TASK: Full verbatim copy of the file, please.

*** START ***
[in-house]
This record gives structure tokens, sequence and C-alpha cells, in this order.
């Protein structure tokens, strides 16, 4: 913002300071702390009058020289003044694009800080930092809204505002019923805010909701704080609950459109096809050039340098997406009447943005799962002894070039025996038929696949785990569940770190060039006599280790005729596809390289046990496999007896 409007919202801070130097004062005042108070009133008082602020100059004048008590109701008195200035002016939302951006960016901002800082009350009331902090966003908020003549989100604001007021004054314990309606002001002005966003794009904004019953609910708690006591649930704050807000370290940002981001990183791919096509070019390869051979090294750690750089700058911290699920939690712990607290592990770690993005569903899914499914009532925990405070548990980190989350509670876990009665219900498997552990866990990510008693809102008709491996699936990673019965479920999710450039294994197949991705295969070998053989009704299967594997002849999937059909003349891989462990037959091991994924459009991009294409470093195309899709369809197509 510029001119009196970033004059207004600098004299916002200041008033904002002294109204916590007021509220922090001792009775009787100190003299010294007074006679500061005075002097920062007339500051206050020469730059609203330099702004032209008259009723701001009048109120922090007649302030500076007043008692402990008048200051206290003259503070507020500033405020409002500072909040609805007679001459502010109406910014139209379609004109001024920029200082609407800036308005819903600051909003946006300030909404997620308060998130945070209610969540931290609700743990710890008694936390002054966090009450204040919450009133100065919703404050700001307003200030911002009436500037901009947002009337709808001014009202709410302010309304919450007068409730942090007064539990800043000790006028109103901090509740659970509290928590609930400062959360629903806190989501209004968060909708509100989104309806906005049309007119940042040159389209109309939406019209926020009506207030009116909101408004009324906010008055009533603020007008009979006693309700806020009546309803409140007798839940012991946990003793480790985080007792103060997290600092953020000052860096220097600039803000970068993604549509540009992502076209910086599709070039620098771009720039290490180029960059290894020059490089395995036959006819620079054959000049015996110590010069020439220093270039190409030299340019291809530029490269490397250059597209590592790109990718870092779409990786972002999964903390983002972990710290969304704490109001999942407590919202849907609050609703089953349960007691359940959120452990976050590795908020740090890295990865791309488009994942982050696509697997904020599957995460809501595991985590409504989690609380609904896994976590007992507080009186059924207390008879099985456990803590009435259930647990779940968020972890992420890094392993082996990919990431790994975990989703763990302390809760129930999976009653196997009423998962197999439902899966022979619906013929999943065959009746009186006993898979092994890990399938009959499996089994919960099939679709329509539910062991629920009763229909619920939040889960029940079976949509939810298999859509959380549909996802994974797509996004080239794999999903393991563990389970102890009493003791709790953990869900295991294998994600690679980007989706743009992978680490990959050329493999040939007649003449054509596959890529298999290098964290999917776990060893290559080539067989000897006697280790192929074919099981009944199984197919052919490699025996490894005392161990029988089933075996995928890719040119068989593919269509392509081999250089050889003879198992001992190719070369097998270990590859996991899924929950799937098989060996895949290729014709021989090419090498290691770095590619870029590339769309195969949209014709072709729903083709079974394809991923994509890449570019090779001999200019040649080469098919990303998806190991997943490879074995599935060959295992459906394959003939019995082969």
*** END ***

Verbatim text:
[in-house]
This record gives structure tokens, sequence and C-alpha cells, in this order.
């Protein structure tokens, strides 16, 4: 913002300071702390009058020289003044694009800080930092809204505002019923805010909701704080609950459109096809050039340098997406009447943005799962002894070039025996038929696949785990569940770190060039006599280790005729596809390289046990496999007896 409007919202801070130097004062005042108070009133008082602020100059004048008590109701008195200035002016939302951006960016901002800082009350009331902090966003908020003549989100604001007021004054314990309606002001002005966003794009904004019953609910708690006591649930704050807000370290940002981001990183791919096509070019390869051979090294750690750089700058911290699920939690712990607290592990770690993005569903899914499914009532925990405070548990980190989350509670876990009665219900498997552990866990990510008693809102008709491996699936990673019965479920999710450039294994197949991705295969070998053989009704299967594997002849999937059909003349891989462990037959091991994924459009991009294409470093195309899709369809197509 510029001119009196970033004059207004600098004299916002200041008033904002002294109204916590007021509220922090001792009775009787100190003299010294007074006679500061005075002097920062007339500051206050020469730059609203330099702004032209008259009723701001009048109120922090007649302030500076007043008692402990008048200051206290003259503070507020500033405020409002500072909040609805007679001459502010109406910014139209379609004109001024920029200082609407800036308005819903600051909003946006300030909404997620308060998130945070209610969540931290609700743990710890008694936390002054966090009450204040919450009133100065919703404050700001307003200030911002009436500037901009947002009337709808001014009202709410302010309304919450007068409730942090007064539990800043000790006028109103901090509740659970509290928590609930400062959360629903806190989501209004968060909708509100989104309806906005049309007119940042040159389209109309939406019209926020009506207030009116909101408004009324906010008055009533603020007008009979006693309700806020009546309803409140007798839940012991946990003793480790985080007792103060997290600092953020000052860096220097600039803000970068993604549509540009992502076209910086599709070039620098771009720039290490180029960059290894020059490089395995036959006819620079054959000049015996110590010069020439220093270039190409030299340019291809530029490269490397250059597209590592790109990718870092779409990786972002999964903390983002972990710290969304704490109001999942407590919202849907609050609703089953349960007691359940959120452990976050590795908020740090890295990865791309488009994942982050696509697997904020599957995460809501595991985590409504989690609380609904896994976590007992507080009186059924207390008879099985456990803590009435259930647990779940968020972890992420890094392993082996990919990431790994975990989703763990302390809760129930999976009653196997009423998962197999439902899966022979619906013929999943065959009746009186006993898979092994890990399938009959499996089994919960099939679709329509539910062991629920009763229909619920939040889960029940079976949509939810298999859509959380549909996802994974797509996004080239794999999903393991563990389970102890009493003791709790953990869900295991294998994600690679980007989706743009992978680490990959050329493999040939007649003449054509596959890529298999290098964290999917776990060893290559080539067989000897006697280790192929074919099981009944199984197919052919490699025996490894005392161990029988089933075996995928890719040119068989593919269509392509081999250089050889003879198992001992190719070369097998270990590859996991899924929950799937098989060996895949290729014709021989090419090498290691770095590619870029590339769309195969949209014709072709729903083709079974394809991923994509890449570019090779001999200019040649080469098919990303998806190991997943490879074995599935060959295992459906394959003939019995082969």